Twilight Zone

Today White House press secretary Robert Gibbs was asked about Dick Cheney’s appearance on one of the Sunday talk shows. The colloquy that followed was one of those outer space moments for which Gibbs is rapidly becoming known:

QUESTION: One quick followup: Former Vice President Cheney was on “State of the Union” yesterday. He had a lot — a lot of criticism of this White House. To boil it down, on national security, he said the president’s policies were making the country less safe. And on the economy, he was charging that the president is taking advantage of the financial crisis to vastly expand the government in all kinds of ways — health, education, energy.

How do you respond to those kind of allegations from the former vice president?

GIBBS: Well, I guess Rush Limbaugh was busy…(LAUGHTER)… so they trotted out the next most popular member of the Republican cabal.

“Republican cabal?” Is that supposed to be a joke, or an answer? And what on earth does Limbaugh have to do with this? The reporter pressed for some kind of a response:

QUESTION: On the economy, are you trying to take advantage of this crisis?

GIBBS: I think there are — I think not taking economic advice from Dick Cheney would be maybe the best possible outcome of yesterday’s interview.

Which I guess was easier than trying to explain why what Cheney said wasn’t exactly equivalent to “Never let a crisis go to waste!” What was really bizarre about Gibbs’ response, however, was his defense of Obama’s national security policies. He appeared to suggest that by imprisoning terrorists at Guantanamo Bay, the Bush administration was not being tough enough on them:

I would say that the president has made quite clear that keeping the American people safe and secure is the job — is the most serious job that he has each and every day. I think the president saw over the past seven plus years the delay in bringing the very people to justice that committed terrorist acts on this soil and on foreign soil.

That delay in seeking swift and certain justice was what he decided to change through his executive order in changing the legal architecture by which these terrorists would finally be brought to justice.

So Obama is closing Gitmo so that he can “bring the terrorists to justice”? I would have said that they were brought to justice when they were captured, interrogated, shipped to Gitmo and dressed in orange. What more does Obama have in mind? I can only think of two alternatives: 1) shoot them, or 2) charge them with crimes.

I’m afraid Obama doesn’t mean to shoot them, but one would think that even Robert Gibbs understands that most of the Gitmo inmates have not committed crimes. American criminal law does not govern Afghanistan. It is not a “crime” to fight with the Taliban against American soldiers. These detainees are not criminal defendants whom someone forgot to charge, they are enemy combatants. Only–oops–Obama has repudiated that designation. So, does he intend to let them go? And if so, how does that constitute “bringing them to justice?”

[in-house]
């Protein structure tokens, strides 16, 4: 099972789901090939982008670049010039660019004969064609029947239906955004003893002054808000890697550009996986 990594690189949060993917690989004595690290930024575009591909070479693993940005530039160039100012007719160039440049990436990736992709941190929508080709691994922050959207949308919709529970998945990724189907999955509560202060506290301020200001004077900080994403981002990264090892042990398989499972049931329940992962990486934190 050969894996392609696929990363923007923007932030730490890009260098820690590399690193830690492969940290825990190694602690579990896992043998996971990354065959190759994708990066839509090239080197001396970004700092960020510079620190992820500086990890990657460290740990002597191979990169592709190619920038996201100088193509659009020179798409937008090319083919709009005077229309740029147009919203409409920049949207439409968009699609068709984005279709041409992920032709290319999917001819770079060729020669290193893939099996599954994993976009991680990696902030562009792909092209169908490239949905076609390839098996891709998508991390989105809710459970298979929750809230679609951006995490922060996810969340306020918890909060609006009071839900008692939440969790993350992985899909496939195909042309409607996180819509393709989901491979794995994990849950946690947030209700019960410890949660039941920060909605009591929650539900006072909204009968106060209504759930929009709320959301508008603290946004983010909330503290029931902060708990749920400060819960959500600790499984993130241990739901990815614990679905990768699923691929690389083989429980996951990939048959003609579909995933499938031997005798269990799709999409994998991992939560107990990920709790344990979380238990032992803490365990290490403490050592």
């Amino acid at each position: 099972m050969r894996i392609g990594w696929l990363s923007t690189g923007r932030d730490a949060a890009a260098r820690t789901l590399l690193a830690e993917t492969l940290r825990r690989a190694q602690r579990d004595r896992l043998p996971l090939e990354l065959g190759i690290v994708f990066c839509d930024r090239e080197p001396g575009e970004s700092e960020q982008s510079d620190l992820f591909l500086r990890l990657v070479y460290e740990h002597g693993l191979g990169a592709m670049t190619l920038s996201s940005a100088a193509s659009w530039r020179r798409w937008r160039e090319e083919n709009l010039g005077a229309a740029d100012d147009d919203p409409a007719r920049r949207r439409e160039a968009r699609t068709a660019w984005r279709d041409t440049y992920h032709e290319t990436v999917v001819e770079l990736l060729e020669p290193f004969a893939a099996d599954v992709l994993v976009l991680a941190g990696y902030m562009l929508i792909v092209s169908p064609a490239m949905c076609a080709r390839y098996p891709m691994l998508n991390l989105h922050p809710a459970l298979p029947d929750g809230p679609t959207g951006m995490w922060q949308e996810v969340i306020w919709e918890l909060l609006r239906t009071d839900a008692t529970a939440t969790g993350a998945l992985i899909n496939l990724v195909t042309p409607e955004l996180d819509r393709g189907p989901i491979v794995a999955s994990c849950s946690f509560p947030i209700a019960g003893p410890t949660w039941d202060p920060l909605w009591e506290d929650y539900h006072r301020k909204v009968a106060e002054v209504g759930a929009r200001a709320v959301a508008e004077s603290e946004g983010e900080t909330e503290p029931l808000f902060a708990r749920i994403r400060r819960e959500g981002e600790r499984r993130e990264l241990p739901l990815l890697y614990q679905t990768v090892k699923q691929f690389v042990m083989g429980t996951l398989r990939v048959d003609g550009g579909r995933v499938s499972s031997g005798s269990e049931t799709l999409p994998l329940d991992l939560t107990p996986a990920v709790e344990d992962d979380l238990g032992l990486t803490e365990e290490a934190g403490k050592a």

You might wonder whether Gibbs’ answer was a slip of the tongue, but no: he repeated it several times, for example:

GIBBS: I think the American people will in this administration see those actors brought to the swift and certain justice that was not brought to them in the previous administration.

For most Gitmo detainees, there are only two forms that “swift and certain justice” can take: either move them to another location more or less like Gitmo but not in Cuba, or let them go. Time will tell which option President Obama chooses; in the meantime, his press secretary talks as though he inhabits an alternate universe. And, day by day, the public’s doubts about the competence of the Obama administration grow.

PAUL adds: Bravo, John, for trying to untangle what Gibbs said. I spent about 15 minutes scratching my head before concluding that this task was beyond my poor powers.

The only coherent, non-nonsensical explanation for what Gibbs means by “bringing the detainees to justice” consists of determining, in a proceeding that includes “proper” process, whether they actually fought with the Taliban and/or al Qaeda (or perhaps whether they fought with the Taliban and/or al Qaeda under circumstances that make them culpable — but here we’re starting to become nonsensical). In other words, “bringing them to justice” means determining whether the detainees actually were “enemy combatants” or whatever equivalent label the new administration prefers.

This, in fact, is what I think Obama has in mind. But calling this “certain justice” is absurd. No proceeding can determine with certainty whether or to what extent these guys participated in al Qaeda’s terrorist activities and planning nearly a decade ago or (if it matters) what caused them to do so. In practice, then, the extra process Obama apparently wants to provide simply means raising the military’s burden of proof [note: it might also mean increased access by defendants to information about our intelligence].

Accordingly, what Obama seems to have in mind for detainees would make us less safe, just as Cheney said. For it would increase the likelihood, already shown not to be insignificant under the current system, that committed, hard-core terrorists will be released and then will fight against or terrorize us in the future.

I suppose it’s a clever lingusitic twist to bring some sort of “not guility” finding within George W. Bush’s “cowboy” phrase “bringing ’em to justice.” But clever linguistic twists won’t keep us safe, nor will they shield Obama from the consequences of releasing more terrorists who return to the field of battle.

Responses

Books to read from Power Line